That software tech rep, the one who didn't cause your viruses, she's the very best person to calmly explain how to get rid of them.

That insurance adjuster might be able to get you some money to help you start to rebuild your life.

And the school board? Well if the only asset of value you still own is your house, destroying the school that gives your house its true value to a buyer seems like a version of cutting off your nose to spite your face.

I've never once heard someone say, "things are really lousy, but I got a chance to really devastate someone today, deliver some choice barbs, some personal attacks, some baseless innuendo and ruin their day, perhaps even their career. Boy, I feel great."

People don't remember how you behave when everything is going great. They remember how you behave when you're under pressure, stressed out and at wits end.

Emotional maturity is underrated.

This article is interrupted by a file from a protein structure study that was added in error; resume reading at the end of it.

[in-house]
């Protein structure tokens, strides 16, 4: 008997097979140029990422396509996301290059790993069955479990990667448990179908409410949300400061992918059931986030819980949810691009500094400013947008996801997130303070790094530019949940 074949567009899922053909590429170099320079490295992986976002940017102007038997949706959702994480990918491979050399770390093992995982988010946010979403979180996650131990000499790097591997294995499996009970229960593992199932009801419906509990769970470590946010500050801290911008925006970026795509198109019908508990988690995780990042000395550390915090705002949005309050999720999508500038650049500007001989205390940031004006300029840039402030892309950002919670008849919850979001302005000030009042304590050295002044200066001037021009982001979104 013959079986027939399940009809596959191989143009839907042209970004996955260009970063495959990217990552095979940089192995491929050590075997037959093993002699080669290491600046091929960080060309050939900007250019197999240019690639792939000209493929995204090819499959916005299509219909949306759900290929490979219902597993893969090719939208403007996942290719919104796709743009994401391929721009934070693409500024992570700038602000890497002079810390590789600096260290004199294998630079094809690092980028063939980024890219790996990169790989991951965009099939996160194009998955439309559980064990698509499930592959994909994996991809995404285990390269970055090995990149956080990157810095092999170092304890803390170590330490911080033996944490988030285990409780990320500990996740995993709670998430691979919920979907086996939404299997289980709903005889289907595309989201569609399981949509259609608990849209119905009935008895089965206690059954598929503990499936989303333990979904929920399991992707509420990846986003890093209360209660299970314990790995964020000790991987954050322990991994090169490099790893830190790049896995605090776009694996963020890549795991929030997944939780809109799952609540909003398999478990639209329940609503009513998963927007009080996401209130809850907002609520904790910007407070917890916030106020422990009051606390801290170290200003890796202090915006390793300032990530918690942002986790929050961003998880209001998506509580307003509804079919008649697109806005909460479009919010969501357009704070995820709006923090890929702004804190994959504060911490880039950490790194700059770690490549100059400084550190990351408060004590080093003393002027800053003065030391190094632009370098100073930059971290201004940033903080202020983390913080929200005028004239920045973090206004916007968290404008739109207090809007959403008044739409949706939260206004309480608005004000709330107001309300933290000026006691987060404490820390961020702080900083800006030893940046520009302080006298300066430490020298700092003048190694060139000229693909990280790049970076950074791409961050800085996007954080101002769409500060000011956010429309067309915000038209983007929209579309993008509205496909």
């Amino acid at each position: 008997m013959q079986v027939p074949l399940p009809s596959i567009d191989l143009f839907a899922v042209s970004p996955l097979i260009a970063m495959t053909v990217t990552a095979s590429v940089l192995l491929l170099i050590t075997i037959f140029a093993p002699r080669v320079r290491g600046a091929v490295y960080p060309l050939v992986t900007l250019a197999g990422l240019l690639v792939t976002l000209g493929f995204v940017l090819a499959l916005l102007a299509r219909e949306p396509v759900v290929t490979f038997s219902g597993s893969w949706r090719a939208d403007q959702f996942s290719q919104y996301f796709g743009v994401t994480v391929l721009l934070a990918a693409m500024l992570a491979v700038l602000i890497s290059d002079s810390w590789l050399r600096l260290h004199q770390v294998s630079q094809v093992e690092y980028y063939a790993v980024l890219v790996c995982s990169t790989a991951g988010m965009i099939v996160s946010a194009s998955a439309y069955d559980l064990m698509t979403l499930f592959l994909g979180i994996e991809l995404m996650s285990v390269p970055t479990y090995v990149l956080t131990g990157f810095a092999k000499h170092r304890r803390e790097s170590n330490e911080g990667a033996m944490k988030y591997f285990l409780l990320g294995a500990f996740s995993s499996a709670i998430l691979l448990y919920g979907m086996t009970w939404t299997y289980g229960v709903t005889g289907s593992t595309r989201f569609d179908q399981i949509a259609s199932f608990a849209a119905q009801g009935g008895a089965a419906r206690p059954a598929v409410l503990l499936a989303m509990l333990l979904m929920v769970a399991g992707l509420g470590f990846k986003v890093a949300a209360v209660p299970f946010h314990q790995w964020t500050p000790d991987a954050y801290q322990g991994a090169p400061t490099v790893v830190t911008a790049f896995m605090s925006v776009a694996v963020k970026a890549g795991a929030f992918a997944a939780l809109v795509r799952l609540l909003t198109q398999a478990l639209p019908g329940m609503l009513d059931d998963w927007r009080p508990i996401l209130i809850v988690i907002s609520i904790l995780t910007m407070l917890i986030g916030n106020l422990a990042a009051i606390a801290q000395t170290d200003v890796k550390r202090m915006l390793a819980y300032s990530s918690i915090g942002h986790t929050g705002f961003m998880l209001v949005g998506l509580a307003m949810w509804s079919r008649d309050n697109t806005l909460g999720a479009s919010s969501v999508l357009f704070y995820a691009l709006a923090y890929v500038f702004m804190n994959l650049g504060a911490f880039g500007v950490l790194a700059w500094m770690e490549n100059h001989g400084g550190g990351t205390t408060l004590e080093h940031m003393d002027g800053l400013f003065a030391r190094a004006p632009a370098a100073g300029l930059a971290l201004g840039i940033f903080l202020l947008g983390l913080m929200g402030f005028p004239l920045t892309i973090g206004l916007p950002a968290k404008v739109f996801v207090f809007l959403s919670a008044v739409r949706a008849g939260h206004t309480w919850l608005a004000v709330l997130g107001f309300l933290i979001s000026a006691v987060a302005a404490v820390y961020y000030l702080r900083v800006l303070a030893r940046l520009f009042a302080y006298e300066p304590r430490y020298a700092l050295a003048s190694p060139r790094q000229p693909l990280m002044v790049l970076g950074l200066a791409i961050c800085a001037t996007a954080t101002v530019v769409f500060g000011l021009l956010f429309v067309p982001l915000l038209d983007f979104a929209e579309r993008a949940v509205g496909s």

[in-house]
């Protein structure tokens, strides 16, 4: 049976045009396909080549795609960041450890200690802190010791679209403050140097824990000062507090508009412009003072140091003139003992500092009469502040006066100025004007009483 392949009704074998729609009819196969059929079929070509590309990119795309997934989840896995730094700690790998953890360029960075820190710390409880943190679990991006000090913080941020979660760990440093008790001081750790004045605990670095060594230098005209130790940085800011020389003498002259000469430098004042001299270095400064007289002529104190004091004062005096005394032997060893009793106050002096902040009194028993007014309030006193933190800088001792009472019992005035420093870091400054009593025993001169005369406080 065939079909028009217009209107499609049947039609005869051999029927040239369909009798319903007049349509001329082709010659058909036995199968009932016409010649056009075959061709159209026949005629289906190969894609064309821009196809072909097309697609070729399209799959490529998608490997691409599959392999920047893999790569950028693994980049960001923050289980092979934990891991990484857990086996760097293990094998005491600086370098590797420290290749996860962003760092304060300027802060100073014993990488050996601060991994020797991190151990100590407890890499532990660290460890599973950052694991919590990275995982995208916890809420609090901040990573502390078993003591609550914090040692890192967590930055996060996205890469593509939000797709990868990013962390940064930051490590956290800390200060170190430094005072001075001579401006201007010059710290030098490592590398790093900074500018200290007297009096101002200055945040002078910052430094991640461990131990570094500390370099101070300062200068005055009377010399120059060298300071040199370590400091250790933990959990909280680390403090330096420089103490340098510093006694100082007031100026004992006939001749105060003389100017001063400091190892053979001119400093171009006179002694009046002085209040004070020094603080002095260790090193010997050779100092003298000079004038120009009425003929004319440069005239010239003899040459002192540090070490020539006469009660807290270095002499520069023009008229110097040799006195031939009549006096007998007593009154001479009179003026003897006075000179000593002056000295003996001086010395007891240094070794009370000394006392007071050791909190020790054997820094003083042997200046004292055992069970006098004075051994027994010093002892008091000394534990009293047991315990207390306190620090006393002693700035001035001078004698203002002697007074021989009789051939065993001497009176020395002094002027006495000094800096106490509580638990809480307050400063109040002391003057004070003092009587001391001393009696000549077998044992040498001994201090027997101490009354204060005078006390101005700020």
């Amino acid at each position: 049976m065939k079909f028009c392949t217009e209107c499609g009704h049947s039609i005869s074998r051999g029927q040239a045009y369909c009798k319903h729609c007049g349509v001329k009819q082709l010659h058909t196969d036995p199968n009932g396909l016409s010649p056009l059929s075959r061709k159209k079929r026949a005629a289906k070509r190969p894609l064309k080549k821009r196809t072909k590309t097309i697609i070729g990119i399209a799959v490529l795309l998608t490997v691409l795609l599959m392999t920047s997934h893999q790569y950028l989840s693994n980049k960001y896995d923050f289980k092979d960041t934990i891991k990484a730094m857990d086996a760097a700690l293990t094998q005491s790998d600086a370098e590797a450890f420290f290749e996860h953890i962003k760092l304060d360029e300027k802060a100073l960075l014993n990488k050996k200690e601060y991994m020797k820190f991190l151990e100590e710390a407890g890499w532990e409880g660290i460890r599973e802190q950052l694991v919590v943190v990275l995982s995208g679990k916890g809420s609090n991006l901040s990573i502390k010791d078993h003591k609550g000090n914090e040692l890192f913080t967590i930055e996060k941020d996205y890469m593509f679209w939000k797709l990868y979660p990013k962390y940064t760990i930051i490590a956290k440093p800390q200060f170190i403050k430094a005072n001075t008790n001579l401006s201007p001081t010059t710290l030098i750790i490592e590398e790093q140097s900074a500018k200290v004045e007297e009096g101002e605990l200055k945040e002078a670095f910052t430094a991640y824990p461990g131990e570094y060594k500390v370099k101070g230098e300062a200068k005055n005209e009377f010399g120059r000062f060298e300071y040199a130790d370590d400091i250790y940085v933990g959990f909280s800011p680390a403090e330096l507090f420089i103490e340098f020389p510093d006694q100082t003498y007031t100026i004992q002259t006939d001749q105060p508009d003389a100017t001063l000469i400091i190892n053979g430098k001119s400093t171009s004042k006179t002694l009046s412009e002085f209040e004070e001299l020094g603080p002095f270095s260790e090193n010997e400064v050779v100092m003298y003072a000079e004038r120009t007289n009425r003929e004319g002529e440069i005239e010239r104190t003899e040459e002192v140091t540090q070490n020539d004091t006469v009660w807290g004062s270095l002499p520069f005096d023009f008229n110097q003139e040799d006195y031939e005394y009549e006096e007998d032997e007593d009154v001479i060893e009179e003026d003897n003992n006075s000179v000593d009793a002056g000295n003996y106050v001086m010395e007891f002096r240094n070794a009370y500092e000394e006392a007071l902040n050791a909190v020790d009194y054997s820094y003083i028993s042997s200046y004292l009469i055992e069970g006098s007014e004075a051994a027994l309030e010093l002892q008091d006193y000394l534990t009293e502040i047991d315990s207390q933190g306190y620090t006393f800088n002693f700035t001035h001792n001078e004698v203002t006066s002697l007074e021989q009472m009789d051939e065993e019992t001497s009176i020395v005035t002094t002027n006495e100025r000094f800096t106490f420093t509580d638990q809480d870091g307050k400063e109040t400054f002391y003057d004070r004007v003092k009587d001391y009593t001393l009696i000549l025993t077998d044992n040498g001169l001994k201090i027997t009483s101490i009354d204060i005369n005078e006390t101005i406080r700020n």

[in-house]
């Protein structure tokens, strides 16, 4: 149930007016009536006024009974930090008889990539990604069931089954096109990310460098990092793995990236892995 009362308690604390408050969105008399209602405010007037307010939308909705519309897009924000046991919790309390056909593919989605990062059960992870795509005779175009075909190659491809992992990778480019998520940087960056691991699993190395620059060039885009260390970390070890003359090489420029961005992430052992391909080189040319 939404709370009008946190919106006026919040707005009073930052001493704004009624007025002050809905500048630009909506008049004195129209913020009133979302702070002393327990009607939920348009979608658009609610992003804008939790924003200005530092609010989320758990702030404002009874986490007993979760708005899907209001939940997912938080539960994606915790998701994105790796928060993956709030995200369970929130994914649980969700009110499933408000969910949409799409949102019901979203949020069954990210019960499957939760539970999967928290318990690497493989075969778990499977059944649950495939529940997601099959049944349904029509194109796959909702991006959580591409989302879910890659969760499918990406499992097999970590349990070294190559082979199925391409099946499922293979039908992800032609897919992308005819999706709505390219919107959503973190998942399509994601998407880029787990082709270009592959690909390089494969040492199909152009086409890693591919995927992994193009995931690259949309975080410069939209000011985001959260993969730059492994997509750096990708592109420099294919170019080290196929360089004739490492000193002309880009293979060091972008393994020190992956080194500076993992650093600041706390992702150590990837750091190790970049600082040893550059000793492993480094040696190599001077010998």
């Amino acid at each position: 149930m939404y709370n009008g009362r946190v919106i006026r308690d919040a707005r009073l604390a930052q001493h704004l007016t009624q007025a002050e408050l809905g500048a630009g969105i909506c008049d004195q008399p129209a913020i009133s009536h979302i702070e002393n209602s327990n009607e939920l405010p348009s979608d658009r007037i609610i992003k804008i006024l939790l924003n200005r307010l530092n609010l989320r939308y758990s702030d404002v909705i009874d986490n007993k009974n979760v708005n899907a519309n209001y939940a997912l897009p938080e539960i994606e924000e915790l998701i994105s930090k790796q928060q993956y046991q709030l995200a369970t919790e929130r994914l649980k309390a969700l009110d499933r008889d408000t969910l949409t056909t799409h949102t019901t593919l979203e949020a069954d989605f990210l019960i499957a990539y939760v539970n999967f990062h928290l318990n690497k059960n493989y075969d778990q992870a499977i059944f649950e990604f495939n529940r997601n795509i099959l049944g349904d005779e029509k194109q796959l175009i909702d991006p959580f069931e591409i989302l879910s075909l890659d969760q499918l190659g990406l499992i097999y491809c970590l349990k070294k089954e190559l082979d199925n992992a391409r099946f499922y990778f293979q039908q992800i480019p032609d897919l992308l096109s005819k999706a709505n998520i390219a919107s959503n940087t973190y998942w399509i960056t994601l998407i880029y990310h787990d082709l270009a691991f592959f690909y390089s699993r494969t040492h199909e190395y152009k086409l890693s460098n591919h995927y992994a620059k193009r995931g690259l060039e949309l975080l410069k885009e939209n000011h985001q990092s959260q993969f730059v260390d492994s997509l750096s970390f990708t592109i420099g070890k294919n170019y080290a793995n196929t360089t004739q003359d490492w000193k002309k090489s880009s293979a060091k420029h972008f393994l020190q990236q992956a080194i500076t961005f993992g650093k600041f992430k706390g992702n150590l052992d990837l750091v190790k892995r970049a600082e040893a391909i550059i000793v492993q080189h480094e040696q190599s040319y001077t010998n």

PS when confronted with misplaced rage, the proper response is not to point out the misplaced part. It's to acknowledge the rage part. One big reason that vilification occurs is that the angry person feels as though not enough attention or sympathy is being paid.

The long term solution for marketers (and those that believe in civil society) is to make it socially unacceptable to vent like this. Acknowledge the rage but cease to engage, whenever possible.

No, everything is not going to be okay

It's natural to seek reassurance. Most of us want to believe that the choices we make will work out, that everything will be okay.

Artists and those that launch the untested, the new and the emotional (and I'd put marketers into all of these categories) wrestle with this need all the time. How can we proceed knowing that there's a good chance that our actions will fail, that things might get worse, that everything won't end up okay? In search of solace, we seek reassurance.

So people lie to us. So we lie to ourselves.

No, everything is not going to be okay. It never is. It isn't okay now. Change, by definition, changes things. It makes some things better and some things worse. But everything is never okay.

Finding the bravery to shun faux reassurance is a critical step in producing important change. Once you free yourself from the need for perfect acceptance, it's a lot easier to launch work that matters.

Too much data leads to not enough belief